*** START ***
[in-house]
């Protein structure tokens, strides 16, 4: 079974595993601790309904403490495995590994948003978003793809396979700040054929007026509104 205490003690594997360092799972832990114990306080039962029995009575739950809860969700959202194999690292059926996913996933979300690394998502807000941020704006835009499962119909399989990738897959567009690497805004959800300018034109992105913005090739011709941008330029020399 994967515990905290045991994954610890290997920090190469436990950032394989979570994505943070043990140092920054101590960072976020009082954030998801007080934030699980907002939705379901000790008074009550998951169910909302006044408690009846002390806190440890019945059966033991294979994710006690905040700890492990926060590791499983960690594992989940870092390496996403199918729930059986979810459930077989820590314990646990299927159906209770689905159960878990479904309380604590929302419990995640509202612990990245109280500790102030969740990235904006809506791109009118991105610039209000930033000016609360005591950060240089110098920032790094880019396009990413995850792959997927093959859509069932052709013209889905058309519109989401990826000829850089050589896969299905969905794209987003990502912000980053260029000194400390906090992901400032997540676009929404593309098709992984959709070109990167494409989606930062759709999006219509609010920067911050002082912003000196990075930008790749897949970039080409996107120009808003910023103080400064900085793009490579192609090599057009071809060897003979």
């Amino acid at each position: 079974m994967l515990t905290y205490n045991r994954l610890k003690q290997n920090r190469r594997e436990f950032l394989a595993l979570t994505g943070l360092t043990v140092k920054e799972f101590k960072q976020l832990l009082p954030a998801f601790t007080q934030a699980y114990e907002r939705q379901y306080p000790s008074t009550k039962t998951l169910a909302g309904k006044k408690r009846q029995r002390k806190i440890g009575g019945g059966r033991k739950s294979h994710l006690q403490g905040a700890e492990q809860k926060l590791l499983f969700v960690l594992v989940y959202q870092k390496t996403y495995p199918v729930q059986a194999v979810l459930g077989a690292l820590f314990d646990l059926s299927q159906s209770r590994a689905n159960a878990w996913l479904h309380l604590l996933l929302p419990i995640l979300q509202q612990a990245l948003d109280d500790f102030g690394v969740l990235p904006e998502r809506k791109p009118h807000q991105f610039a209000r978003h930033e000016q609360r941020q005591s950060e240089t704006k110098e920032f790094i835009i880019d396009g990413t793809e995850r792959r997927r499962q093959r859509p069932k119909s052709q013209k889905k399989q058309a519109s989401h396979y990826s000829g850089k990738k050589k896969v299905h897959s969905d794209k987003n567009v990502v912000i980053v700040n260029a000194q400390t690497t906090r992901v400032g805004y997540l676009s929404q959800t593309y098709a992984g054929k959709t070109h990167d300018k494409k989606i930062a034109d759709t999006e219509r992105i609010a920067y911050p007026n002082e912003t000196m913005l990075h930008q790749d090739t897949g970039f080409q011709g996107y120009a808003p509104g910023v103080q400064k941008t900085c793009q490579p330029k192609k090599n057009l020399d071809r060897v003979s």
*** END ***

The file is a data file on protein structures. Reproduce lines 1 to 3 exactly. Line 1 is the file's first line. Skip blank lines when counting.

[in-house]
């Protein structure tokens, strides 16, 4: 079974595993601790309904403490495995590994948003978003793809396979700040054929007026509104 205490003690594997360092799972832990114990306080039962029995009575739950809860969700959202194999690292059926996913996933979300690394998502807000941020704006835009499962119909399989990738897959567009690497805004959800300018034109992105913005090739011709941008330029020399 994967515990905290045991994954610890290997920090190469436990950032394989979570994505943070043990140092920054101590960072976020009082954030998801007080934030699980907002939705379901000790008074009550998951169910909302006044408690009846002390806190440890019945059966033991294979994710006690905040700890492990926060590791499983960690594992989940870092390496996403199918729930059986979810459930077989820590314990646990299927159906209770689905159960878990479904309380604590929302419990995640509202612990990245109280500790102030969740990235904006809506791109009118991105610039209000930033000016609360005591950060240089110098920032790094880019396009990413995850792959997927093959859509069932052709013209889905058309519109989401990826000829850089050589896969299905969905794209987003990502912000980053260029000194400390906090992901400032997540676009929404593309098709992984959709070109990167494409989606930062759709999006219509609010920067911050002082912003000196990075930008790749897949970039080409996107120009808003910023103080400064900085793009490579192609090599057009071809060897003979």
């Amino acid at each position: 079974m994967l515990t905290y205490n045991r994954l610890k003690q290997n920090r190469r594997e436990f950032l394989a595993l979570t994505g943070l360092t043990v140092k920054e799972f101590k960072q976020l832990l009082p954030a998801f601790t007080q934030a699980y114990e907002r939705q379901y306080p000790s008074t009550k039962t998951l169910a909302g309904k006044k408690r009846q029995r002390k806190i440890g009575g019945g059966r033991k739950s294979h994710l006690q403490g905040a700890e492990q809860k926060l590791l499983f969700v960690l594992v989940y959202q870092k390496t996403y495995p199918v729930q059986a194999v979810l459930g077989a690292l820590f314990d646990l059926s299927q159906s209770r590994a689905n159960a878990w996913l479904h309380l604590l996933l929302p419990i995640l979300q509202q612990a990245l948003d109280d500790f102030g690394v969740l990235p904006e998502r809506k791109p009118h807000q991105f610039a209000r978003h930033e000016q609360r941020q005591s950060e240089t704006k110098e920032f790094i835009i880019d396009g990413t793809e995850r792959r997927r499962q093959r859509p069932k119909s052709q013209k889905k399989q058309a519109s989401h396979y990826s000829g850089k990738k050589k896969v299905h897959s969905d794209k987003n567009v990502v912000i980053v700040n260029a000194q400390t690497t906090r992901v400032g805004y997540l676009s929404q959800t593309y098709a992984g054929k959709t070109h990167d300018k494409k989606i930062a034109d759709t999006e219509r992105i609010a920067y911050p007026n002082e912003t000196m913005l990075h930008q790749d090739t897949g970039f080409q011709g996107y120009a808003p509104g910023v103080q400064k941008t900085c793009q490579p330029k192609k090599n057009l020399d071809r060897v003979s």